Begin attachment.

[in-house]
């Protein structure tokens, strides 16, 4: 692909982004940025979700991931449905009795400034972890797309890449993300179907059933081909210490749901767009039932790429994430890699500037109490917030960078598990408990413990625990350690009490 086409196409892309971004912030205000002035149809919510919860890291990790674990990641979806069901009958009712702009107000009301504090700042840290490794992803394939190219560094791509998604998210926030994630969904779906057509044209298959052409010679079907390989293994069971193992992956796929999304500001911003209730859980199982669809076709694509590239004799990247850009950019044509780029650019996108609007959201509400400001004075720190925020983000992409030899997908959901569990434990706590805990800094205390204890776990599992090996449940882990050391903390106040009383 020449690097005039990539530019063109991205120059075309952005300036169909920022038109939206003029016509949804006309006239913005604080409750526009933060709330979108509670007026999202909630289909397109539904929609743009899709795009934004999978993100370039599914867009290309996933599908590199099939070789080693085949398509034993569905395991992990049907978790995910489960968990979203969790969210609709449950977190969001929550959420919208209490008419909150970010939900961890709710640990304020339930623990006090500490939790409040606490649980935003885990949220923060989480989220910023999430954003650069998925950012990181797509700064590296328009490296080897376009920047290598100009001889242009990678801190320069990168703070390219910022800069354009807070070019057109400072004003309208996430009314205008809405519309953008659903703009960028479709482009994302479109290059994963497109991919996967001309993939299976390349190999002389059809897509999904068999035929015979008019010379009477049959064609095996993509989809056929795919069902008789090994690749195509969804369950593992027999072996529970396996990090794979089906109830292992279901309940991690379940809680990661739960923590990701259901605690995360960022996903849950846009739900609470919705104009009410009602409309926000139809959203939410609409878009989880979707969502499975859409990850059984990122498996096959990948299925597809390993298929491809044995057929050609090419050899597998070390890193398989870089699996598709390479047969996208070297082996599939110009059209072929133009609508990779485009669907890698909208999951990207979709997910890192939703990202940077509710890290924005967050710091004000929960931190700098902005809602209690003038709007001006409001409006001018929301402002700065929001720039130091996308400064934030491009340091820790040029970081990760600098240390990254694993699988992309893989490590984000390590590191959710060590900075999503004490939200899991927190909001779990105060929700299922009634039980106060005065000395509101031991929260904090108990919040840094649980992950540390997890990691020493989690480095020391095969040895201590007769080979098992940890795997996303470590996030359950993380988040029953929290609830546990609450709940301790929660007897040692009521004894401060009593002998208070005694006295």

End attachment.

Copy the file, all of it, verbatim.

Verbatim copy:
[in-house]
């Protein structure tokens, strides 16, 4: 692909982004940025979700991931449905009795400034972890797309890449993300179907059933081909210490749901767009039932790429994430890699500037109490917030960078598990408990413990625990350690009490 086409196409892309971004912030205000002035149809919510919860890291990790674990990641979806069901009958009712702009107000009301504090700042840290490794992803394939190219560094791509998604998210926030994630969904779906057509044209298959052409010679079907390989293994069971193992992956796929999304500001911003209730859980199982669809076709694509590239004799990247850009950019044509780029650019996108609007959201509400400001004075720190925020983000992409030899997908959901569990434990706590805990800094205390204890776990599992090996449940882990050391903390106040009383 020449690097005039990539530019063109991205120059075309952005300036169909920022038109939206003029016509949804006309006239913005604080409750526009933060709330979108509670007026999202909630289909397109539904929609743009899709795009934004999978993100370039599914867009290309996933599908590199099939070789080693085949398509034993569905395991992990049907978790995910489960968990979203969790969210609709449950977190969001929550959420919208209490008419909150970010939900961890709710640990304020339930623990006090500490939790409040606490649980935003885990949220923060989480989220910023999430954003650069998925950012990181797509700064590296328009490296080897376009920047290598100009001889242009990678801190320069990168703070390219910022800069354009807070070019057109400072004003309208996430009314205008809405519309953008659903703009960028479709482009994302479109290059994963497109991919996967001309993939299976390349190999002389059809897509999904068999035929015979008019010379009477049959064609095996993509989809056929795919069902008789090994690749195509969804369950593992027999072996529970396996990090794979089906109830292992279901309940991690379940809680990661739960923590990701259901605690995360960022996903849950846009739900609470919705104009009410009602409309926000139809959203939410609409878009989880979707969502499975859409990850059984990122498996096959990948299925597809390993298929491809044995057929050609090419050899597998070390890193398989870089699996598709390479047969996208070297082996599939110009059209072929133009609508990779485009669907890698909208999951990207979709997910890192939703990202940077509710890290924005967050710091004000929960931190700098902005809602209690003038709007001006409001409006001018929301402002700065929001720039130091996308400064934030491009340091820790040029970081990760600098240390990254694993699988992309893989490590984000390590590191959710060590900075999503004490939200899991927190909001779990105060929700299922009634039980106060005065000395509101031991929260904090108990919040840094649980992950540390997890990691020493989690480095020391095969040895201590007769080979098992940890795997996303470590996030359950993380988040029953929290609830546990609450709940301790929660007897040692009521004894401060009593002998208070005694006295």